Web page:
"It's every parent's worst nightmare to lose a child in a car accident, but to have to hear it on Facebook, then have to chase up the police yourself, is just horrifying," Mr Matelis said.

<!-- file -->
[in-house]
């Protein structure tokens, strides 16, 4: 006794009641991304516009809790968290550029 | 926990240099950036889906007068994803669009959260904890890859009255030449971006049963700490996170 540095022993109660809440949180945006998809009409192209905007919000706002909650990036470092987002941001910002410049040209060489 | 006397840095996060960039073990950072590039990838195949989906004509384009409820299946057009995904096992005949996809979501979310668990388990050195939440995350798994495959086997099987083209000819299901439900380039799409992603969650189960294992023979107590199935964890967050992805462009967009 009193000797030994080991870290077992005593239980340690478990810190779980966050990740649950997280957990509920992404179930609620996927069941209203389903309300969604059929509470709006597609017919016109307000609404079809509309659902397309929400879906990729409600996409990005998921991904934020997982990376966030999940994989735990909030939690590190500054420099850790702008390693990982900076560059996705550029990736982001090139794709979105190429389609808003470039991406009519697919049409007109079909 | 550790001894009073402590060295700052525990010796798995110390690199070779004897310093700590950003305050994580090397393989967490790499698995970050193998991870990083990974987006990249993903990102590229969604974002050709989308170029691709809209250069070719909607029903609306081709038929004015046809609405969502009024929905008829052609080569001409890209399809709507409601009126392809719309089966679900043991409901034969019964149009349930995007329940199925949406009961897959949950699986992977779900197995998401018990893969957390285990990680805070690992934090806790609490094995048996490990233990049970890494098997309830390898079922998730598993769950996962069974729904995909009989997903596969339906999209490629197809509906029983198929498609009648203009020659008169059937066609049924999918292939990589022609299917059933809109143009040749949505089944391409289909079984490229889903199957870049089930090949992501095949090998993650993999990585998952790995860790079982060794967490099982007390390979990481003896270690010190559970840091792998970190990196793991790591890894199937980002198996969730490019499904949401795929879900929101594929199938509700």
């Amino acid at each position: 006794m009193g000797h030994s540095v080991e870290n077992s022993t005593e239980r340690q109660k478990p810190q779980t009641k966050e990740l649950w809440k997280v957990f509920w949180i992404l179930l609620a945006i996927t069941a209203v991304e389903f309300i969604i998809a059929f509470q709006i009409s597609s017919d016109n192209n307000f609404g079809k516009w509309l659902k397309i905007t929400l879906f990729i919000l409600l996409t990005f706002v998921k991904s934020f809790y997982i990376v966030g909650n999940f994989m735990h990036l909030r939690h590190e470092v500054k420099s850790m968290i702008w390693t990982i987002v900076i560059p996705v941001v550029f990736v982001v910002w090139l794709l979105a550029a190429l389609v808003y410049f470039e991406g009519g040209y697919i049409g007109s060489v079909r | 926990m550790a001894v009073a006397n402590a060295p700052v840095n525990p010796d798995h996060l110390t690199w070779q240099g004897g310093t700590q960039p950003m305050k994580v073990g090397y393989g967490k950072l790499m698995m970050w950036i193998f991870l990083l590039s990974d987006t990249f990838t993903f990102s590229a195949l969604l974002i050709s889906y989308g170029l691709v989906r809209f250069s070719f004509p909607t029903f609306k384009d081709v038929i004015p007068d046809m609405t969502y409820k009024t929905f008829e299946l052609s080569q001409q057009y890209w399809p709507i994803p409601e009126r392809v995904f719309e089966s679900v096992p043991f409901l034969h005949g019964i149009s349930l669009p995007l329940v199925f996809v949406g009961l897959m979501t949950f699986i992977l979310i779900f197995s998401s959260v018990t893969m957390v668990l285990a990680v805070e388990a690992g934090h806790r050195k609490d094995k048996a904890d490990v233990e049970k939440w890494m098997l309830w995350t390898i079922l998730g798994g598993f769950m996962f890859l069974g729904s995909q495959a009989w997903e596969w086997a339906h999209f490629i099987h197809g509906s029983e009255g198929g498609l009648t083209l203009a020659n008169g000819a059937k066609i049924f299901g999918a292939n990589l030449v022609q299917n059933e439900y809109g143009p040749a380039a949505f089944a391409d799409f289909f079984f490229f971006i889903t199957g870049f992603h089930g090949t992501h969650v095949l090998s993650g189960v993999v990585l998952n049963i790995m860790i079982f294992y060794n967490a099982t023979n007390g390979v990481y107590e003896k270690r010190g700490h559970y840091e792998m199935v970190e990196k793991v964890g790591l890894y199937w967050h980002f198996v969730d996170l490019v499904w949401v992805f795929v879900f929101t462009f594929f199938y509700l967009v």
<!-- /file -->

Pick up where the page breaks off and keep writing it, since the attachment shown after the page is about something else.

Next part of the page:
That's the whole thing with social networking...news is instantaneous and yes, it would be horrible to find out about the death or demise of a loved one via Facebook...but people get on their mobiles these days and get onto Facebook and Twitter and the news is out. Same with blogs...they can get news out before a family or community finds out. Web 2.0 stuff is instant and not particularly bound by protocol. Police and official government agencies and hospitals have to go through a process and a series of procedures. They are bound by protocol in the interests of getting it right. The delay between a Facebook message and the police notifying a family would be hours...and could even be days. In the end we'll resolve this dilemma but in the meantime we have to feel for a family caught up in deep sadness and the directness of social networking. It's a tough thing to see that kind of stuff on Facebook and then you have to be the one who tries to get accurate information. Other people own what used to be your own personal and private information and the world gets to your grief before you do. It's wrong, in my opinion, but mobile technology makes it all too easy and possible and maybe people ought to think before they post. Another problem is people are at the scene and texting before the police get there, so the general population are the messengers these days.